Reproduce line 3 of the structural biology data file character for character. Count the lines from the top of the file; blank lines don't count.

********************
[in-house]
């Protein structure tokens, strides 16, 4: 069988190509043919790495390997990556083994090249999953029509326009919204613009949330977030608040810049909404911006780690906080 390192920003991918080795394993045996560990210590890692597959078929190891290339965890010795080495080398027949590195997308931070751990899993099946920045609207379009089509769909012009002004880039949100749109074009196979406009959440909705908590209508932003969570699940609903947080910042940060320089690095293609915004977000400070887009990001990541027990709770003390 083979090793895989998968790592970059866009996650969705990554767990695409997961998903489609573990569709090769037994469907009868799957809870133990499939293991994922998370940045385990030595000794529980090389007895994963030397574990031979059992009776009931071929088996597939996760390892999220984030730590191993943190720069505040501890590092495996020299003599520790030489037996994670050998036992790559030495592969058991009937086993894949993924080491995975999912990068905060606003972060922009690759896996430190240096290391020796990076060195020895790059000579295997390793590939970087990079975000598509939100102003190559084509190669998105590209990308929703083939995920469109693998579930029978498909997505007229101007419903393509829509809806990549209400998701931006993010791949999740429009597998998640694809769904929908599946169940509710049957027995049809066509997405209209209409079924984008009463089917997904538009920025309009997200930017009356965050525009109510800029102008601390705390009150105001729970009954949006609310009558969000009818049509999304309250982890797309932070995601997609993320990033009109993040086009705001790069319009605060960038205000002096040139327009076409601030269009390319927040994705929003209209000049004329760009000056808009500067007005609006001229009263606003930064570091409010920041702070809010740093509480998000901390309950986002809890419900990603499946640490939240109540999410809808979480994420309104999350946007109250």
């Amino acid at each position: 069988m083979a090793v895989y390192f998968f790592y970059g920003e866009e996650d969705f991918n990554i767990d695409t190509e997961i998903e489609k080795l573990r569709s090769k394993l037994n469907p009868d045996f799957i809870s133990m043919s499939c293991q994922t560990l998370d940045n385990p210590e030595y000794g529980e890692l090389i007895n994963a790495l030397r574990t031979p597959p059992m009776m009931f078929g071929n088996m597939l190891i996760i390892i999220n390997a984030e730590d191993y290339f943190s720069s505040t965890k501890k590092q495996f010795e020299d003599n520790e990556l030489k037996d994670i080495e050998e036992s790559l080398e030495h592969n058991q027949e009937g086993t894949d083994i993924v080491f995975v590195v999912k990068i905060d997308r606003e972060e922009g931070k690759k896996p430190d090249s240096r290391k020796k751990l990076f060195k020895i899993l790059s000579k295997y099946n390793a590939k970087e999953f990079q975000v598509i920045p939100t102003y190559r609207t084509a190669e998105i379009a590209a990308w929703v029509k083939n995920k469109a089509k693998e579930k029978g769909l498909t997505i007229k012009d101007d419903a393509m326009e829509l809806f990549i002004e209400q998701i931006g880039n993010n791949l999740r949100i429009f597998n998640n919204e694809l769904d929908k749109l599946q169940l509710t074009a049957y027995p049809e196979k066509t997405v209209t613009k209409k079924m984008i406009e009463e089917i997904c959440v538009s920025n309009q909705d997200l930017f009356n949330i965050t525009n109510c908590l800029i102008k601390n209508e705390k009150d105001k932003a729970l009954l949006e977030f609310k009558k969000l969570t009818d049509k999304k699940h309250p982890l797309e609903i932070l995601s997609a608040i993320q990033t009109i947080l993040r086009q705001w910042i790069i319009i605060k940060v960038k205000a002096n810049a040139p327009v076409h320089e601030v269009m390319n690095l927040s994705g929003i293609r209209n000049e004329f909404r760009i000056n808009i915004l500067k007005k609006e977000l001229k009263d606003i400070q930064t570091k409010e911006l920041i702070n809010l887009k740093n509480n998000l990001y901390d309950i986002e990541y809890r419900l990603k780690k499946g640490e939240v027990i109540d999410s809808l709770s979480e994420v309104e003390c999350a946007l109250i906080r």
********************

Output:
């Amino acid at each position: 069988m083979a090793v895989y390192f998968f790592y970059g920003e866009e996650d969705f991918n990554i767990d695409t190509e997961i998903e489609k080795l573990r569709s090769k394993l037994n469907p009868d045996f799957i809870s133990m043919s499939c293991q994922t560990l998370d940045n385990p210590e030595y000794g529980e890692l090389i007895n994963a790495l030397r574990t031979p597959p059992m009776m009931f078929g071929n088996m597939l190891i996760i390892i999220n390997a984030e730590d191993y290339f943190s720069s505040t965890k501890k590092q495996f010795e020299d003599n520790e990556l030489k037996d994670i080495e050998e036992s790559l080398e030495h592969n058991q027949e009937g086993t894949d083994i993924v080491f995975v590195v999912k990068i905060d997308r606003e972060e922009g931070k690759k896996p430190d090249s240096r290391k020796k751990l990076f060195k020895i899993l790059s000579k295997y099946n390793a590939k970087e999953f990079q975000v598509i920045p939100t102003y190559r609207t084509a190669e998105i379009a590209a990308w929703v029509k083939n995920k469109a089509k693998e579930k029978g769909l498909t997505i007229k012009d101007d419903a393509m326009e829509l809806f990549i002004e209400q998701i931006g880039n993010n791949l999740r949100i429009f597998n998640n919204e694809l769904d929908k749109l599946q169940l509710t074009a049957y027995p049809e196979k066509t997405v209209t613009k209409k079924m984008i406009e009463e089917i997904c959440v538009s920025n309009q909705d997200l930017f009356n949330i965050t525009n109510c908590l800029i102008k601390n209508e705390k009150d105001k932003a729970l009954l949006e977030f609310k009558k969000l969570t009818d049509k999304k699940h309250p982890l797309e609903i932070l995601s997609a608040i993320q990033t009109i947080l993040r086009q705001w910042i790069i319009i605060k940060v960038k205000a002096n810049a040139p327009v076409h320089e601030v269009m390319n690095l927040s994705g929003i293609r209209n000049e004329f909404r760009i000056n808009i915004l500067k007005k609006e977000l001229k009263d606003i400070q930064t570091k409010e911006l920041i702070n809010l887009k740093n509480n998000l990001y901390d309950i986002e990541y809890r419900l990603k780690k499946g640490e939240v027990i109540d999410s809808l709770s979480e994420v309104e003390c999350a946007l109250i906080r």